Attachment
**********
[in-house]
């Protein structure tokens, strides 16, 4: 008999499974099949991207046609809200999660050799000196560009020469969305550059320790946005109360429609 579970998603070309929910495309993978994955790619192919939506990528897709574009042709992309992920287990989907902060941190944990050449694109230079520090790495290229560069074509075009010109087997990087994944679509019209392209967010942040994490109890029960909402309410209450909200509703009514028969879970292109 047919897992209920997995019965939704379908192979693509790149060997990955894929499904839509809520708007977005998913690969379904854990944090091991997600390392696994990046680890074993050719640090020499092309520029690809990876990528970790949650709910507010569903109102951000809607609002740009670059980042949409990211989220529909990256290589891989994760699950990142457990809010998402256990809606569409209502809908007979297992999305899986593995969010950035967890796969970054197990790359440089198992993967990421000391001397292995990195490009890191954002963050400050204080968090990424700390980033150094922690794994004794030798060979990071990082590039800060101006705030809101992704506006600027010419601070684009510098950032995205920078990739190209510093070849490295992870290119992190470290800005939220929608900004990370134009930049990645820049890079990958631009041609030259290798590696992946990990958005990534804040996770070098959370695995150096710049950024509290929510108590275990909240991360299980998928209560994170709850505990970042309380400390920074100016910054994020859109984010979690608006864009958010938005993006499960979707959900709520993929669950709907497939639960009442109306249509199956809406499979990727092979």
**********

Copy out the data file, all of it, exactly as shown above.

[in-house]
């Protein structure tokens, strides 16, 4: 008999499974099949991207046609809200999660050799000196560009020469969305550059320790946005109360429609 579970998603070309929910495309993978994955790619192919939506990528897709574009042709992309992920287990989907902060941190944990050449694109230079520090790495290229560069074509075009010109087997990087994944679509019209392209967010942040994490109890029960909402309410209450909200509703009514028969879970292109 047919897992209920997995019965939704379908192979693509790149060997990955894929499904839509809520708007977005998913690969379904854990944090091991997600390392696994990046680890074993050719640090020499092309520029690809990876990528970790949650709910507010569903109102951000809607609002740009670059980042949409990211989220529909990256290589891989994760699950990142457990809010998402256990809606569409209502809908007979297992999305899986593995969010950035967890796969970054197990790359440089198992993967990421000391001397292995990195490009890191954002963050400050204080968090990424700390980033150094922690794994004794030798060979990071990082590039800060101006705030809101992704506006600027010419601070684009510098950032995205920078990739190209510093070849490295992870290119992190470290800005939220929608900004990370134009930049990645820049890079990958631009041609030259290798590696992946990990958005990534804040996770070098959370695995150096710049950024509290929510108590275990909240991360299980998928209560994170709850505990970042309380400390920074100016910054994020859109984010979690608006864009958010938005993006499960979707959900709520993929669950709907497939639960009442109306249509199956809406499979990727092979």